London Unveiled

great places to visit off the beaten path.

St. Bartholomew-the-Great ~ an historic church and “big screen” regular!

Saint Bartholomew-the-Great is an Anglican / Episcopal church in West Smithfield and is one of London’s oldest churches. Founded in 1123 as an Augustinian Priory, it has been in continuous use as a place of worship since at least 1143. The church was built when Henry I, son of William the Conqueror, was King of England.  The Priory was dissolved in 1539 and the nave of the Church was demolished. The monastic buildings were largely intact and the Canons’ choir and sanctuary were preserved for parish use. Under Queen Mary, there was briefly a house of Dominican friars here, before it reverted to being a Parish Church under Queen Elizabeth I. Various parts of the building were damaged or destroyed through the centuries until the restoration began in the 19th century, first in the 1860s and then, under Sir Aston Webb, in the 1880s and 90s and on into the 20th century. Given it survived the Great Fire of 1666 and the Blitz in World War II much of the church is historic and original.  In addition to the church there is a wonderful historic Tudor Gateway built atop the entrance to the south aisle of the nave.  It is one of the oldest surviving timber framed Tudor facades.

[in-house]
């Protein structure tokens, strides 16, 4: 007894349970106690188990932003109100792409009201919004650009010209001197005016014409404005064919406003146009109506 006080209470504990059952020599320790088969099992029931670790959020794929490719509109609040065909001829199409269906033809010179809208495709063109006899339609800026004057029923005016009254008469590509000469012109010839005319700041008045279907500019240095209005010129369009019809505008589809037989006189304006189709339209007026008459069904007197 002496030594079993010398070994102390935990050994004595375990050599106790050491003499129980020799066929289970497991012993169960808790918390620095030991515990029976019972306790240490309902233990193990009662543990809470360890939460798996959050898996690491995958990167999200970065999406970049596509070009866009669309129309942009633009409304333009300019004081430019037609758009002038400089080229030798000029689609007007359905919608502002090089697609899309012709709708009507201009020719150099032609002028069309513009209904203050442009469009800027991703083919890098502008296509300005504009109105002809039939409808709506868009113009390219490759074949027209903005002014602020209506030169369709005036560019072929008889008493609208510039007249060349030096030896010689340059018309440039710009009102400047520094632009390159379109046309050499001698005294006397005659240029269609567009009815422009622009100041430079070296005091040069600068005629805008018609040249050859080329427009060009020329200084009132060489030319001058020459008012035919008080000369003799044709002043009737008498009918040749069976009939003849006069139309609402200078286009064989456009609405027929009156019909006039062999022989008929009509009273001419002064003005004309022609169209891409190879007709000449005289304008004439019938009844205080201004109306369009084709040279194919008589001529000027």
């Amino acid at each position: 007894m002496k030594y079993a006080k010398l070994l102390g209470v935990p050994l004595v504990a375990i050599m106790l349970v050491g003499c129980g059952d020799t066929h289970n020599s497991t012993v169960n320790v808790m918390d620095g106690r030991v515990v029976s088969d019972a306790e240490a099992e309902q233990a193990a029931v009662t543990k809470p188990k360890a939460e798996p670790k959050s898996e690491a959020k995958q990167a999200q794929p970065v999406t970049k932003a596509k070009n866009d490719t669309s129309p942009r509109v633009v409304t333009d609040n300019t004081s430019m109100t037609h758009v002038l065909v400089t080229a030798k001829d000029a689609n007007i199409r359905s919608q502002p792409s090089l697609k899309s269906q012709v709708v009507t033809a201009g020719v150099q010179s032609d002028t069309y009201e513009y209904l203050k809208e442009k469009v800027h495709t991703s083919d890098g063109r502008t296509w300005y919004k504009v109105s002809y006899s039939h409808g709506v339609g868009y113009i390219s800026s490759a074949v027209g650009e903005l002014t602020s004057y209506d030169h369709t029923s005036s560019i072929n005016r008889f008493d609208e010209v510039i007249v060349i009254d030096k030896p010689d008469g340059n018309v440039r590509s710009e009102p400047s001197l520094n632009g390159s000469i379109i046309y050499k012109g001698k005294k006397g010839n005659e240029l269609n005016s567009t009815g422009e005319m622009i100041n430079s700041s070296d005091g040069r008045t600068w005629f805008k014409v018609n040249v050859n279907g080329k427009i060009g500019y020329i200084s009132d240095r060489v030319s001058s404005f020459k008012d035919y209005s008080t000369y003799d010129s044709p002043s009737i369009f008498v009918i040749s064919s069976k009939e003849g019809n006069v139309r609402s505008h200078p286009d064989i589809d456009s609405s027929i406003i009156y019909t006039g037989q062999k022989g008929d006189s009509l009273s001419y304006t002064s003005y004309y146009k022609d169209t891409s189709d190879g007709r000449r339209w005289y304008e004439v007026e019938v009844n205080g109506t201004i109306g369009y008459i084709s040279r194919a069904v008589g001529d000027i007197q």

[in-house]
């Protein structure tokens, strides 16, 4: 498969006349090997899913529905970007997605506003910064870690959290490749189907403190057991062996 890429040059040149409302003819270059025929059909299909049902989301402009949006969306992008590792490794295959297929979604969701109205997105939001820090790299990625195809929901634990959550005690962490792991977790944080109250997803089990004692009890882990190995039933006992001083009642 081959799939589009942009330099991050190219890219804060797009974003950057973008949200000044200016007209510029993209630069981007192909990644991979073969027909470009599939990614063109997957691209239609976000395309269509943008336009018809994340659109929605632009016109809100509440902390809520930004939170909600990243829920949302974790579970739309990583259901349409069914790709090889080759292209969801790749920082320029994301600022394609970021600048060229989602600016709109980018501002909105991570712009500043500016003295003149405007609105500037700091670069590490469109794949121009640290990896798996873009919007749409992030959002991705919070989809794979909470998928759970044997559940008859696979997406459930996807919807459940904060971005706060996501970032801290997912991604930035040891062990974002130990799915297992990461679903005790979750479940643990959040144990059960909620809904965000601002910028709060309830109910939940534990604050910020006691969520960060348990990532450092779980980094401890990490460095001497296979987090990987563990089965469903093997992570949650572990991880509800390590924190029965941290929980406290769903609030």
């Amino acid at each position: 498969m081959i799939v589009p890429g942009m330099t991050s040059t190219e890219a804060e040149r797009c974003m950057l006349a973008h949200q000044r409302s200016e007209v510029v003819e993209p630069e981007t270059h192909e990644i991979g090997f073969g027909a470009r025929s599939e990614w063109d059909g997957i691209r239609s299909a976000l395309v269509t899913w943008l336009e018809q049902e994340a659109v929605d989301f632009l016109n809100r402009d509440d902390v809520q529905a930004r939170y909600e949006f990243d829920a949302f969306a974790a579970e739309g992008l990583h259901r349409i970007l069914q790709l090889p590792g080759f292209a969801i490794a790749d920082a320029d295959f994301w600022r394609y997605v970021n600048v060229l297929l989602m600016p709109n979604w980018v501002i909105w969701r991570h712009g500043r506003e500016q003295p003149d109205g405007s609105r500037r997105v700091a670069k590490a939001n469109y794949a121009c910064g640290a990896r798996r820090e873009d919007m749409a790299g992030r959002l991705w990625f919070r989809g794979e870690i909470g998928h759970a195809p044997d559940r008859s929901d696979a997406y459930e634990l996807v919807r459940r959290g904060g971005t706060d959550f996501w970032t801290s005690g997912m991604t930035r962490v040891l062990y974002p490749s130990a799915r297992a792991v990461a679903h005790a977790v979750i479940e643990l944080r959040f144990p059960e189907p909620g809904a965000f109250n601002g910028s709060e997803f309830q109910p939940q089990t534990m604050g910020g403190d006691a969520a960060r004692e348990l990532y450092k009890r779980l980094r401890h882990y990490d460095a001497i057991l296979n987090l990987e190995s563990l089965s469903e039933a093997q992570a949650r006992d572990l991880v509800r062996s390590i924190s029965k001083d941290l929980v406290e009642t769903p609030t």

Today the Church has a reputation for its wonderful architecture & traditional formal worship.  There are services throughout the week, with numerous services on Sundays.  The church is open daily for visitors (hours vary) & an admission charge applies.  Visit their website for more details: www.greatstbarts.com

The church is also a regular location for film and television productions.  It has appeared in numerous award-winning films including Four Weddings and a Funeral, Shakespeare in Love, The End of the Affair, Amazing Grace, Elizabeth: The Golden Age and The Other Boleyn Girl.  It’s television appearances include Madame Bovary, The Real Sherlock Holmes, Spooks (MI-5 in the USA), and The League of Gentlemen Christmas Special.

A café-bar is open in the 15th Century Cloister of the Church daily from 10.00 – 4.30 Monday to Saturday and before and after all three services on Sunday. We serve a good selection of fine wines, monastic beers, coffee and food.

Located: just off West Smithfield & Cloth Fair.

Closest Tube: Barbican

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This entry was posted on July 2, 2012 by in Churches, City of London and tagged , , , .
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